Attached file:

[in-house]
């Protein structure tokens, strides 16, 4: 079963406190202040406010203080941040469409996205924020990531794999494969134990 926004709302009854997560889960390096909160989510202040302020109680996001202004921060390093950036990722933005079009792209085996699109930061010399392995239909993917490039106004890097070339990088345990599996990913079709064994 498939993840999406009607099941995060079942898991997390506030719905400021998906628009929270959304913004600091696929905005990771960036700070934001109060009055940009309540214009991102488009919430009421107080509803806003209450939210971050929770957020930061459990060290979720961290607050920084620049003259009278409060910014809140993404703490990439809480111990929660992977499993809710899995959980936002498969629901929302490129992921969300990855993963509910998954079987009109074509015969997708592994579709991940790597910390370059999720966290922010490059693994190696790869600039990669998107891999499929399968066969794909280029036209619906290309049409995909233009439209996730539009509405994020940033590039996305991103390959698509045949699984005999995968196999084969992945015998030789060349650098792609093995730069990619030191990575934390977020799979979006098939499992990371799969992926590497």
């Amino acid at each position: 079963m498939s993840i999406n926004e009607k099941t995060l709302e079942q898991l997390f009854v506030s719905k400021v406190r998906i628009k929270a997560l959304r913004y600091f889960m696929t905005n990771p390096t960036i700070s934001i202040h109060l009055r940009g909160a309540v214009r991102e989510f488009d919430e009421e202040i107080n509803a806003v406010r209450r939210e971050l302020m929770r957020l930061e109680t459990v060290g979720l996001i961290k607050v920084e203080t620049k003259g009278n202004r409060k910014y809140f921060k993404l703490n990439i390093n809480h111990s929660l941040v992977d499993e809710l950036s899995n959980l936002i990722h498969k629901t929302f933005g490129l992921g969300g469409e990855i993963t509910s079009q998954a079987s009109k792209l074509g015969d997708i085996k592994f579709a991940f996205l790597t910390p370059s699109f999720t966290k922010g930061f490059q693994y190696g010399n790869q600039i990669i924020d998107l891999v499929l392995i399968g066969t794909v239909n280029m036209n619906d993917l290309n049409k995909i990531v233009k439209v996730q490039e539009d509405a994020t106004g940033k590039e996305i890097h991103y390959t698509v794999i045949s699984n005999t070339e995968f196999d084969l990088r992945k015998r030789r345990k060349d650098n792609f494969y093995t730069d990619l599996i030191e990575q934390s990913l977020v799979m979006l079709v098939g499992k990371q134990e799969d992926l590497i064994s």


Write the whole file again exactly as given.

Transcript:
[in-house]
């Protein structure tokens, strides 16, 4: 079963406190202040406010203080941040469409996205924020990531794999494969134990 926004709302009854997560889960390096909160989510202040302020109680996001202004921060390093950036990722933005079009792209085996699109930061010399392995239909993917490039106004890097070339990088345990599996990913079709064994 498939993840999406009607099941995060079942898991997390506030719905400021998906628009929270959304913004600091696929905005990771960036700070934001109060009055940009309540214009991102488009919430009421107080509803806003209450939210971050929770957020930061459990060290979720961290607050920084620049003259009278409060910014809140993404703490990439809480111990929660992977499993809710899995959980936002498969629901929302490129992921969300990855993963509910998954079987009109074509015969997708592994579709991940790597910390370059999720966290922010490059693994190696790869600039990669998107891999499929399968066969794909280029036209619906290309049409995909233009439209996730539009509405994020940033590039996305991103390959698509045949699984005999995968196999084969992945015998030789060349650098792609093995730069990619030191990575934390977020799979979006098939499992990371799969992926590497």
């Amino acid at each position: 079963m498939s993840i999406n926004e009607k099941t995060l709302e079942q898991l997390f009854v506030s719905k400021v406190r998906i628009k929270a997560l959304r913004y600091f889960m696929t905005n990771p390096t960036i700070s934001i202040h109060l009055r940009g909160a309540v214009r991102e989510f488009d919430e009421e202040i107080n509803a806003v406010r209450r939210e971050l302020m929770r957020l930061e109680t459990v060290g979720l996001i961290k607050v920084e203080t620049k003259g009278n202004r409060k910014y809140f921060k993404l703490n990439i390093n809480h111990s929660l941040v992977d499993e809710l950036s899995n959980l936002i990722h498969k629901t929302f933005g490129l992921g969300g469409e990855i993963t509910s079009q998954a079987s009109k792209l074509g015969d997708i085996k592994f579709a991940f996205l790597t910390p370059s699109f999720t966290k922010g930061f490059q693994y190696g010399n790869q600039i990669i924020d998107l891999v499929l392995i399968g066969t794909v239909n280029m036209n619906d993917l290309n049409k995909i990531v233009k439209v996730q490039e539009d509405a994020t106004g940033k590039e996305i890097h991103y390959t698509v794999i045949s699984n005999t070339e995968f196999d084969l990088r992945k015998r030789r345990k060349d650098n792609f494969y093995t730069d990619l599996i030191e990575q934390s990913l977020v799979m979006l079709v098939g499992k990371q134990e799969d992926l590497i064994s």